• ron ledbury (unverified)

    The UGB was/is based on a 20 year supply of land. If, say, 200 years passes or the UGB is instead based on a 200 years supply of land won't most of the M37 claimant's land fall within the new UGB's?

    A feature of the definition of property is the right to alienate one's interest in something, which is essential to creating markets. If the right to develop is personal what then shall I make of the treatment of the new fangled concept of “Tradeable Development Rights?” Are they property or personal stuff dependent upon the whim of a future politician?

    Consider this proposition - When you die your house must be either torn down or given to your kids. Sounds absurd. It all sounds as if the fixed definitions of property are themselves at issue. There is no property, there is only the king and his merry band of servants, each given little protectorates, and then a bunch of peasants. Lets all cheer the retreat from liberty shall we.

  • Rorovitz (unverified)

    Becky's post was the point I was trying to make. I thought that the supporters were really arguing that the rights would only extend to the individual, not the property.

    Now I fully expect them to try to go further, because I think they really wanted to get rid of all land use planning, not just making the system more fair.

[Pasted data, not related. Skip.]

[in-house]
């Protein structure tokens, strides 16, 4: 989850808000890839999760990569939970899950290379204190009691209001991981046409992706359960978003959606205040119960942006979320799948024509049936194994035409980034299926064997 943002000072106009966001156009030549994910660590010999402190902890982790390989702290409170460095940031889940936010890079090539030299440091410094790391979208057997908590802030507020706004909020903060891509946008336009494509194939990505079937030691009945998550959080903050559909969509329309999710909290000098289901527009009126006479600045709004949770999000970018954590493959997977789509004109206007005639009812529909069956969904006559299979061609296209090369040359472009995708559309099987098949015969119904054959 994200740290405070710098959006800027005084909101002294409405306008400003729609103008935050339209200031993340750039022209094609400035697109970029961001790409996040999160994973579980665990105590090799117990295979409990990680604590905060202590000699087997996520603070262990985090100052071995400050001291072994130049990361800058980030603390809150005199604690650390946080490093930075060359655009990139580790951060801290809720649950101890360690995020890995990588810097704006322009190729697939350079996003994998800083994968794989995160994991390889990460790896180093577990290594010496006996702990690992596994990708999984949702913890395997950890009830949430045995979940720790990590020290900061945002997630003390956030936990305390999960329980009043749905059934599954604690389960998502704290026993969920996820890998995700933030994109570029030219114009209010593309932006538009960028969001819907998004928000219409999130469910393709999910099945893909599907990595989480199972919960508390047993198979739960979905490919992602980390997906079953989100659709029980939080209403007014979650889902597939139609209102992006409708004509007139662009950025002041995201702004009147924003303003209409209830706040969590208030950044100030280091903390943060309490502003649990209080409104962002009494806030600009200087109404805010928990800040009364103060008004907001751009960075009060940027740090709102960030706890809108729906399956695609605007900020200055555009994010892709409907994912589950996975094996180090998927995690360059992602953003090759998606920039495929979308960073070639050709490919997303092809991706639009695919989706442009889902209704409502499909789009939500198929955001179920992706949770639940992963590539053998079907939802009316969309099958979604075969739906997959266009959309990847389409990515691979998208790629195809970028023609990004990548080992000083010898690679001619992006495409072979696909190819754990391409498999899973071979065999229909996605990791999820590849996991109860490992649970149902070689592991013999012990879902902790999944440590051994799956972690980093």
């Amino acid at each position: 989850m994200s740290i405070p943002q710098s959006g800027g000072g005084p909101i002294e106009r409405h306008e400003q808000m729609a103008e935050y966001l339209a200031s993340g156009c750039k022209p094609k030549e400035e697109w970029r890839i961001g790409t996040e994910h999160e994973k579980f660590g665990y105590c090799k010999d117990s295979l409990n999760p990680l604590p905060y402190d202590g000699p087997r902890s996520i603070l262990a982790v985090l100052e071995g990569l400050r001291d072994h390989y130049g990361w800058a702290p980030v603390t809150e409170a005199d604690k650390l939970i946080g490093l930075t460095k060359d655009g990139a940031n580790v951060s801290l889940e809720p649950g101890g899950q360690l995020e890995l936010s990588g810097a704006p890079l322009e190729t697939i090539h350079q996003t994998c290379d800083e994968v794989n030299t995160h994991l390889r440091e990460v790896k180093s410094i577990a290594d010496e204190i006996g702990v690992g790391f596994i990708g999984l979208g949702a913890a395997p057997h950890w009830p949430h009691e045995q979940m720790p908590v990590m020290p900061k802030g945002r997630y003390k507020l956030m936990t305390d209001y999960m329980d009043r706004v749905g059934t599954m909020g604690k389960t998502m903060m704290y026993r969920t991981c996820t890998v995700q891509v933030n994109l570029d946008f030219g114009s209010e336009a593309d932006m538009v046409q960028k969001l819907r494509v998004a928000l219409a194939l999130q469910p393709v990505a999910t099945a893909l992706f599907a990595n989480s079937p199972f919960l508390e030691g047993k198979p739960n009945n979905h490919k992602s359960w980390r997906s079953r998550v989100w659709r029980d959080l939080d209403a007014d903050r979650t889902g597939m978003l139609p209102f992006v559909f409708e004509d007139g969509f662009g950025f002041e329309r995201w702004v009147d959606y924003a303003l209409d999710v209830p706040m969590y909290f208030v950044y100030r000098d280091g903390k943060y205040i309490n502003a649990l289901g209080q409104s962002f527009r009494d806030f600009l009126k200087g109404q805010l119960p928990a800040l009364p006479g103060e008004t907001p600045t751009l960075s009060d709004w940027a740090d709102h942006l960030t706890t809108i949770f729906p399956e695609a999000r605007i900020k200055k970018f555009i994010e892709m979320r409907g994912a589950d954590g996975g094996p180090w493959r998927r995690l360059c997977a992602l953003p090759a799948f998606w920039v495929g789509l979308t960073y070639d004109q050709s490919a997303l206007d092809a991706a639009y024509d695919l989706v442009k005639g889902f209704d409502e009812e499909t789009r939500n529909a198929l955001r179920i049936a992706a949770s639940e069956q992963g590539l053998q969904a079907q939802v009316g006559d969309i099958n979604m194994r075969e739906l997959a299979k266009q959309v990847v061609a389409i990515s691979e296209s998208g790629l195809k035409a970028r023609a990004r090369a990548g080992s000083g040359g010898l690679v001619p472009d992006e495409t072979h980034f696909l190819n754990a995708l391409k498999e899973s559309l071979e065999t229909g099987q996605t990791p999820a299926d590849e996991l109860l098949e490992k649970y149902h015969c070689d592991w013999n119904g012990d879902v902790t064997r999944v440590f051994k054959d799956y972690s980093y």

Or, to the benefit of Becky, who I think is a nice person who has earnest ideas that are taken to extremes by the thugs and obnoxious jerks she hangs out with, some of the people around M. 37 and OIA will use the measure to get rid of big chunks of our planning system.

  • Aaron (unverified)

    Me thinks that Mr. Gazelle is a little thirsty.

    The potential of "non-transferable rights of property improvements" for anyone that purchases after the current owner "wins" a claim to improve, and improves upon it; their property is a nice way of slowing down M37 claims against the various municipalities.

  • Eric (unverified)

    Again, we are going to lose credibility with these types of games.

    When that old lady was on those ads did she say she wanted to use the land for herself? NO -- it was for her children.

    All of us who opposed M37 said that if it passed it would pass on to the next generation and provide for rural subdivision -- now we find some loophole????

    I hate the hypocrisy of the right and I am starting to hate the hypocrisy of the left. Hardy et. al., you undermine our credibility with these legal games!!!

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    No loophole. If you can't beat 'em one way, beat 'em another way. That's politics.

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    Here's proof of how close they all were on the budget.